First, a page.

From the age of cynicism to the more optimistic Me-conomy
As compared to years previous, Seema says the report signaled an energetic shift from a doom-and-gloom mentality (the last report was called “The Age of Cynicism”) to more positivity and resilience.
“People want to engage with brands that are optimistic, that bring them joy, that support their health and wellbeing, and that at the end of the day, make their lives simpler and easier,” says Seema, who explains that the expanding definition of purpose is leading people to expect brands to provide more tangible benefits in their day-to-day life.
That’s where the Me-conomy comes in. People are now acutely aware that we’re living amid global crises affecting nearly every aspect of our lives — environmental, economic, political, societal and health crises. All are carrying a huge threat to our ability to survive and thrive. Consequently, people are having to adapt and change, and with that, what they require from brands is changing too.
With 54% of those surveyed saying they’re optimistic about the future, despite experiencing crisis in their lives, the time is right for brands to turn their more austere pandemic-era purpose conversations into optimistic narratives that are focused on enabling citizens to do good, says Mark. “People want brands to help them feel more energized and alive. They want to feel good about themselves. [The report has] a strong theme around how brands can help people generate greater well-being.”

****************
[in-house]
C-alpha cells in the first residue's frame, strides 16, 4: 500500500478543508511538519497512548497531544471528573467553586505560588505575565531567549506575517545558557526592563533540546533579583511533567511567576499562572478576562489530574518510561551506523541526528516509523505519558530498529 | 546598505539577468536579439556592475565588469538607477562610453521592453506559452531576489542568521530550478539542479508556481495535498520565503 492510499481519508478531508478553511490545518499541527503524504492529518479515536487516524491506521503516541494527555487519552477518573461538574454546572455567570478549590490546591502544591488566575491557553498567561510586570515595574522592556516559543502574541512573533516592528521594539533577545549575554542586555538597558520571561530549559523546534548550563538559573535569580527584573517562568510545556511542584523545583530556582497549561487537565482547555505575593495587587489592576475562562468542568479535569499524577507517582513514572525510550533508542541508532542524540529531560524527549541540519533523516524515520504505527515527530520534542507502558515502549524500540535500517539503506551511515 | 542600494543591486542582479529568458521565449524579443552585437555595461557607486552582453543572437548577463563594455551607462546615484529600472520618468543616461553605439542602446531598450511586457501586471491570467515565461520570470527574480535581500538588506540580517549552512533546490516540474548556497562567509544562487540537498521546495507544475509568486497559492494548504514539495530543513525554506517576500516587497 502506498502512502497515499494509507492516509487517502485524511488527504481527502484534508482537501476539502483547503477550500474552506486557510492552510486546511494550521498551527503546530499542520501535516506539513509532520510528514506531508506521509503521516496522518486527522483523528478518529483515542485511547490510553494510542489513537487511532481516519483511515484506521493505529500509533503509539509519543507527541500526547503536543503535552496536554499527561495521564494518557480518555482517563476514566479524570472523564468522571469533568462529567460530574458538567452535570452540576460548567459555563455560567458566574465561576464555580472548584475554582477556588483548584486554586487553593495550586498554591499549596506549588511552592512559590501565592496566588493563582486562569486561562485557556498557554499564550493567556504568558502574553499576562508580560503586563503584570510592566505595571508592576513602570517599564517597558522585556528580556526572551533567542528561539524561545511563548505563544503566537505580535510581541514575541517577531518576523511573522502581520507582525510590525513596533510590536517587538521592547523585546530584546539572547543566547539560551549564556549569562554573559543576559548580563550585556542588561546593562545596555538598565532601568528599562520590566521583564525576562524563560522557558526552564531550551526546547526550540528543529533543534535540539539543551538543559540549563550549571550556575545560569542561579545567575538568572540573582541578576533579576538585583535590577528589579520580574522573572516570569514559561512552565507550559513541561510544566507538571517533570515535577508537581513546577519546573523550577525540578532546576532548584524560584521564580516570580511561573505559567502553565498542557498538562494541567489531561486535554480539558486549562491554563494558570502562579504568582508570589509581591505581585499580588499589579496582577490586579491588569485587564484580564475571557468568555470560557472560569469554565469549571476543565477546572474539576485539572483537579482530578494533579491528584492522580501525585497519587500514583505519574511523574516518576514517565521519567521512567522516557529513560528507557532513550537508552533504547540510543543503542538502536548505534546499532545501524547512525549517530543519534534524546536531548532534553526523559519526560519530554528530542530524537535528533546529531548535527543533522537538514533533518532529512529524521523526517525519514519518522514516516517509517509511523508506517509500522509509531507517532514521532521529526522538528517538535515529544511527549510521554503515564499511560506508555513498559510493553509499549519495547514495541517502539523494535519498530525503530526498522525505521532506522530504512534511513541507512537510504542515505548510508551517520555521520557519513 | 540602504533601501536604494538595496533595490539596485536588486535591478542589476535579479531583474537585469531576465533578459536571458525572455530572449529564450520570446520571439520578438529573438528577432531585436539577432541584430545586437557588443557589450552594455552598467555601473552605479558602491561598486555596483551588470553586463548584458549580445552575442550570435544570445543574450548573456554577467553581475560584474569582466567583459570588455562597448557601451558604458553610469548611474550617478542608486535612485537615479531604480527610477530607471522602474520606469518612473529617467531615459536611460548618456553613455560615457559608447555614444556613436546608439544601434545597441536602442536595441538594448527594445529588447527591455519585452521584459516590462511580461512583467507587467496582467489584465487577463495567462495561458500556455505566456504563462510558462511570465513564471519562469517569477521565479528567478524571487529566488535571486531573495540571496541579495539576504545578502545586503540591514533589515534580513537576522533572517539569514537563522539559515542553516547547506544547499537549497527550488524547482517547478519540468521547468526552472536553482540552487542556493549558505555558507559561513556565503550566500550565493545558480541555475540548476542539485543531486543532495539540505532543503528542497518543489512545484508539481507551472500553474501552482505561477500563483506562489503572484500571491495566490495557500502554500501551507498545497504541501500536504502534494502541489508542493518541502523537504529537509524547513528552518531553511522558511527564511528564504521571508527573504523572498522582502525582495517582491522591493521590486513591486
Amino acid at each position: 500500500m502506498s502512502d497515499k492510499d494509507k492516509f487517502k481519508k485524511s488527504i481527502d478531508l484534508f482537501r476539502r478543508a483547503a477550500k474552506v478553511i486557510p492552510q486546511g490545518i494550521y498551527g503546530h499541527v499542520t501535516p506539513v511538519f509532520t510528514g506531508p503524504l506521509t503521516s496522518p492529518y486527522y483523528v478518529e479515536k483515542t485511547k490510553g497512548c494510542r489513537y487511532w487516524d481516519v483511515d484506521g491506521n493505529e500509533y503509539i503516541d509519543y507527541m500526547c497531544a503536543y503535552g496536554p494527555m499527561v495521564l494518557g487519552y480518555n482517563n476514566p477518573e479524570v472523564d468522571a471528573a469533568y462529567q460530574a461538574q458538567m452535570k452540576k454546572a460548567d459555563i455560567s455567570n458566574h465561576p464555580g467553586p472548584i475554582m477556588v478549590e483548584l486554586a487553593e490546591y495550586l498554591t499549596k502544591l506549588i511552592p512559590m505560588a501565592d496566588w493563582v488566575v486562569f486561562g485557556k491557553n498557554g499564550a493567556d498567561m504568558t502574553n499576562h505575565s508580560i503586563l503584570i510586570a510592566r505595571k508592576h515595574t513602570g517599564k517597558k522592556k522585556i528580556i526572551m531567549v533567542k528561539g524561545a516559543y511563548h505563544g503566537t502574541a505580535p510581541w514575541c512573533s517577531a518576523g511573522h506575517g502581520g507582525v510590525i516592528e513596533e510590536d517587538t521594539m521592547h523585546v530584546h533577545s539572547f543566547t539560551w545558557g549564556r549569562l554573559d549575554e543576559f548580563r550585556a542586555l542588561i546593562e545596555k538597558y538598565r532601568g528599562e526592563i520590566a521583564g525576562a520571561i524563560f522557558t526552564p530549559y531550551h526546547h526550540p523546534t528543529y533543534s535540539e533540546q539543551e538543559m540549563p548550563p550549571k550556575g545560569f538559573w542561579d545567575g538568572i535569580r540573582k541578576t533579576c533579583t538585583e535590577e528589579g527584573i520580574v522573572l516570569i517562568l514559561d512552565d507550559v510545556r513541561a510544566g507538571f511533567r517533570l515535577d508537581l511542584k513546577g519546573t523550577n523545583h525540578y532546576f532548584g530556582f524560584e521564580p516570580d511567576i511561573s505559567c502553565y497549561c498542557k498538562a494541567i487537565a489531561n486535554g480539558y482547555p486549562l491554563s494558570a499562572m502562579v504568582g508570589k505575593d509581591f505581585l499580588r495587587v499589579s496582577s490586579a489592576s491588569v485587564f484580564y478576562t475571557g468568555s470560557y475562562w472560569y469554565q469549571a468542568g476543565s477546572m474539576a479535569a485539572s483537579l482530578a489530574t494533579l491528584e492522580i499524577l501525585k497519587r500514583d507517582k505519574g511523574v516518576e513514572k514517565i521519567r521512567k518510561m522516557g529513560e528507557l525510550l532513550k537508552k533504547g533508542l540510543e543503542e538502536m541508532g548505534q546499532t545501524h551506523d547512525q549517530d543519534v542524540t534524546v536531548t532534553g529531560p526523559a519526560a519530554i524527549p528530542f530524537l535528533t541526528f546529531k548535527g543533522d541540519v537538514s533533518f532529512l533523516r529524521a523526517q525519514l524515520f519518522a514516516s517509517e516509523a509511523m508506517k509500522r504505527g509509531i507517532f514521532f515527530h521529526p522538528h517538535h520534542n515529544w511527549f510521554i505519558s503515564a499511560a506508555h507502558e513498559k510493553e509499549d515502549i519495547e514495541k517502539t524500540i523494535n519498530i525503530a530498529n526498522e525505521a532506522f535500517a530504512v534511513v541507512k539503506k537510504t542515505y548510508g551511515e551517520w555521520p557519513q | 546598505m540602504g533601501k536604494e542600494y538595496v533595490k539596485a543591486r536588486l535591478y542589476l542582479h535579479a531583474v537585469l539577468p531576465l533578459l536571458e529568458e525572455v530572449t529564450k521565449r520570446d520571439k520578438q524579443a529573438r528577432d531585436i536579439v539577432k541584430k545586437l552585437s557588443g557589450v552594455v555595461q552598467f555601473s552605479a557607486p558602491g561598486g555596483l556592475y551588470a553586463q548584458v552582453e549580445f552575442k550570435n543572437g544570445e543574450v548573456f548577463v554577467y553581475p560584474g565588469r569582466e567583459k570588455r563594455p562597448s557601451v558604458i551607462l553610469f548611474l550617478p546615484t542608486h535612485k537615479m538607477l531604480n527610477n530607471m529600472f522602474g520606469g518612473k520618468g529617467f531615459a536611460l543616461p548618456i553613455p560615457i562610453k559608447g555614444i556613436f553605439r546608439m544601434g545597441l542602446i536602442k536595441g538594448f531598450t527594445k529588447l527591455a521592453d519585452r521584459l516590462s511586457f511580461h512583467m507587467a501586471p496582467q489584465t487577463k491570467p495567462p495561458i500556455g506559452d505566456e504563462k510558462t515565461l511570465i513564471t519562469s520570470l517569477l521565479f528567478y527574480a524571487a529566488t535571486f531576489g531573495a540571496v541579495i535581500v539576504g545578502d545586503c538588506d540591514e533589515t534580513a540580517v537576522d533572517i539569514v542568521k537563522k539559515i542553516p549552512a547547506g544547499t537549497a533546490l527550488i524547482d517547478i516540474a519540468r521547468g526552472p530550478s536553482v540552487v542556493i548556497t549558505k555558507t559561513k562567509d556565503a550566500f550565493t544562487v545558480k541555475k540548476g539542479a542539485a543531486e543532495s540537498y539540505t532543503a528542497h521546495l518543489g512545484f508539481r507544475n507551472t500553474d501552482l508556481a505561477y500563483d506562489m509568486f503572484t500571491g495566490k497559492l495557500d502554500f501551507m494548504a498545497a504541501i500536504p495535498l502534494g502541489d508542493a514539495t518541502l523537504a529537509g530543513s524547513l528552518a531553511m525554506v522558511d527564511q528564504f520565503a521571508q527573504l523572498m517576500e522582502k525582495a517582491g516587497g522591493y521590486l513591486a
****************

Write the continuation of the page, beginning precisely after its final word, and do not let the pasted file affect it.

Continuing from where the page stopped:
After citing the finding that 71% of people feel that companies and brands should be improving and supporting their personal health and wellbeing, Mark says, “That could be a really powerful opportunity for brands moving forward — people want to continue to experience and feel more. They want new ideas about connecting in new ways, building self-confidence and feeling good.”
The two types of purpose: business and brand
What else should brand marketers and communicators be considering?